Locks are an African hairstyle in which the hair is separated into small sections and coiled, braided, twisted or palm-rolled to create a rope-like appearance. Many people keep these locks in and grow them out, with touch-ups every couple of months. Having locks decreases the usual maintenance that comes with natural hair and is growing in popularity due to that. 

Brown is not alone in these feelings. Loyola University Chicago student Siara Abreu stated she was worried about the time her hair maintenance would take up in college and still straightens it, often for convenience. 

“I had to warn all of my suitemates before hair wash day that I needed at least two hours to get my hair washed and styled,” Abreu said.

When I finally found a braider to do my hair on campus, I was so relieved I wouldn’t have to deal with wash day in the communal bathroom or styling it at my dorm desk. However, when my passion twists turned out the opposite of how I wanted, not only was my confidence at a low, but the $200 I spent on it was gone as well. While this was a style I could easily remove, that removal also meant the money was wasted and I would have to go back to natural hair upkeep. While in college, this is something many Black women and I dread beyond belief. It is also important to note that the hairstyle I often feel most confident and comfortable in didn’t work out, and as a Black woman, that feeling consumes you and depletes your self-esteem. 

The amount of pressure put on natural hair is hugely unrealistic. In fact, employers are 2.5 times more likely to perceive Black women’s hair as unprofessional. Black women in professional settings often notice that their hair can dictate how seriously they are taken, whether it be in an interview, an internship or in the workplace. It is common for Black women to have a silk press at work so they are deemed “more professional.”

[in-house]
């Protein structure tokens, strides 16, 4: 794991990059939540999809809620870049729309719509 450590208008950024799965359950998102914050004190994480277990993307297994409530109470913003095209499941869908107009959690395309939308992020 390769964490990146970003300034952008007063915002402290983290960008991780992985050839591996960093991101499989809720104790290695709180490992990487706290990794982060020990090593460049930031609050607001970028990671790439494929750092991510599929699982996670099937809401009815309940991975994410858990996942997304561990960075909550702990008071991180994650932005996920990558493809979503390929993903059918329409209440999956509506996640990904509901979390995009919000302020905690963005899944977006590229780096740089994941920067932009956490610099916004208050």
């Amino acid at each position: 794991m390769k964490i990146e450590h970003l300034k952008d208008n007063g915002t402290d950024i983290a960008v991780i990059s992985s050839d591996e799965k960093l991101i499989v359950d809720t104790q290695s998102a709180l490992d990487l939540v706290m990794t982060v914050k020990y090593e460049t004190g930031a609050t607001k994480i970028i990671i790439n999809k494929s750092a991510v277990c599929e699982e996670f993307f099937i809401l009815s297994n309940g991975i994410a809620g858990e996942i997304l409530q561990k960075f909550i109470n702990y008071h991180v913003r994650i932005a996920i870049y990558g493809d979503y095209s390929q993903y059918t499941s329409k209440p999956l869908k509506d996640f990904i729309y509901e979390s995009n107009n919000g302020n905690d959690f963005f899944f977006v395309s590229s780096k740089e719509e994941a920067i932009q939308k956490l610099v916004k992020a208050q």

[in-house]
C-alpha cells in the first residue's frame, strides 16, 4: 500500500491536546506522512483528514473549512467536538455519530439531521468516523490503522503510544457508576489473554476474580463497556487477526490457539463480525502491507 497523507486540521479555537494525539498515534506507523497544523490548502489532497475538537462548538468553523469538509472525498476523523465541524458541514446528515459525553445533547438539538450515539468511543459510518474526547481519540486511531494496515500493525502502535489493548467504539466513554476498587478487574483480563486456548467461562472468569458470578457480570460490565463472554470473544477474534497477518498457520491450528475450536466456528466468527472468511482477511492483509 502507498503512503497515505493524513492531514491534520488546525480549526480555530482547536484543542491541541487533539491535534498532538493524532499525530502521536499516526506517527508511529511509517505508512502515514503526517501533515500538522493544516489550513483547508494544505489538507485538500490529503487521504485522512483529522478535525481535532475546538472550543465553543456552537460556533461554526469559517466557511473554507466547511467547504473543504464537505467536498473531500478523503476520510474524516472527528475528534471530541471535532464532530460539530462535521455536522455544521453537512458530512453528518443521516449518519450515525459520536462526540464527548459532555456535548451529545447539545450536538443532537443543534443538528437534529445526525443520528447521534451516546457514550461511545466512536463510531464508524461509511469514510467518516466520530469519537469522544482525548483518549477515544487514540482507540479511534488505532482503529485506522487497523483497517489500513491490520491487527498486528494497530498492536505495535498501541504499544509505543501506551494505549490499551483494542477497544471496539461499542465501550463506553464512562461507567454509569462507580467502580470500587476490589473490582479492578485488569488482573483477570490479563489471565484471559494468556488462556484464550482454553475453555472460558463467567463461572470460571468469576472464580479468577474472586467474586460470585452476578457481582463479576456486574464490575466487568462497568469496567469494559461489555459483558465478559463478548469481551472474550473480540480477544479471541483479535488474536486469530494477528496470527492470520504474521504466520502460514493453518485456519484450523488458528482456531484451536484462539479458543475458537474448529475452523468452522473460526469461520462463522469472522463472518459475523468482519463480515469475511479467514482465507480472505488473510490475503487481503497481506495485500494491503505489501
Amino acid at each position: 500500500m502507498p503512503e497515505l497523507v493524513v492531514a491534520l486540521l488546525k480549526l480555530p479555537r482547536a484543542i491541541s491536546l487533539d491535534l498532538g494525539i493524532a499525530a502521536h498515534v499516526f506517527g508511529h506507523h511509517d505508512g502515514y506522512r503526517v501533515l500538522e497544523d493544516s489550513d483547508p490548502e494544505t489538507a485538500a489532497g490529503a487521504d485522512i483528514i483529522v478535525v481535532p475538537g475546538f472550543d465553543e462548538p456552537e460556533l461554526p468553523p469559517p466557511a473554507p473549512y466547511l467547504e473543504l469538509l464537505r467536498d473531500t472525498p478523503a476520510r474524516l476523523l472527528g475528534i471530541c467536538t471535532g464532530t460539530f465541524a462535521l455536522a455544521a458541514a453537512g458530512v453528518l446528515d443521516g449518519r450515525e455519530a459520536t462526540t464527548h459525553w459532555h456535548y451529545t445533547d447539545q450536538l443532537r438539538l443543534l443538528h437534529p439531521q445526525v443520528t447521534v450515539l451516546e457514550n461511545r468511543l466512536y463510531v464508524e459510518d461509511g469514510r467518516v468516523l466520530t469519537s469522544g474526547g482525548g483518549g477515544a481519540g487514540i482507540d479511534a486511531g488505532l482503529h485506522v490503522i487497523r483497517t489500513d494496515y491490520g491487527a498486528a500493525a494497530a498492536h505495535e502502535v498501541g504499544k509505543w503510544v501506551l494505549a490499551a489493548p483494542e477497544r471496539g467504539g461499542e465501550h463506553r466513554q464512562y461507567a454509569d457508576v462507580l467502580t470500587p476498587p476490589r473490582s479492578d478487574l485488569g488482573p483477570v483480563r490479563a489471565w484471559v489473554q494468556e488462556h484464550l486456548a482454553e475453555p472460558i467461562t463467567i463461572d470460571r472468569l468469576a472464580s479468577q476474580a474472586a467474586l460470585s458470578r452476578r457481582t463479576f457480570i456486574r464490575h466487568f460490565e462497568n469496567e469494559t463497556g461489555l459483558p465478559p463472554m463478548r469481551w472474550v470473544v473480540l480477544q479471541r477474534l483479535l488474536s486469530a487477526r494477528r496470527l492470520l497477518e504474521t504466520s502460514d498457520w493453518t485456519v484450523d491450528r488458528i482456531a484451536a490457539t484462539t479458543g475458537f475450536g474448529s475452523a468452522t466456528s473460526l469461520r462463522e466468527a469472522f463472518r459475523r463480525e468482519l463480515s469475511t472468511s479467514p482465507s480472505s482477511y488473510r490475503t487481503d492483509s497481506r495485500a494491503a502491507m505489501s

Upon deciding if I should remove my twists or not, I had to ensure I didn’t have any responsibilities coming up in which how my hair looked would translate to how my character as a whole was perceived. 

Pitt first-year Adderah Danner notes, “Since coming to college as a Black person at a PWI, I feel [as if] to keep a certain image, and old braids don’t fit into it … It’s exhausting always having to look put together because if you don’t, you pose the risk of being perceived as a stereotype.” 

This “bad hair day” was, in fact, not a day. It was weeks of sitting in a dilemma circling around a part of my identity as a Black woman — my hair. The white beauty standards and college life make it hard for Black women with natural hair to feel the beauty that their hair offers. It often converts an aspect of our identity into a burden, and that burden cannot be fixed in one day with one brush. 

Grace Harris has a passion for social justice and advocacy. Her email is always open to more ideas— [email protected]

About the Contributor
Grace Harris
Grace Harris, Staff Columnist
Grace Harris is a freshman political science major from the suburbs of Chicago, IL. You will most likely find her doing copious amounts of reading in Cathy or fangirling over Taylor Swift. She has a passion for social justice and advocacy. Her email is always open to more ideas—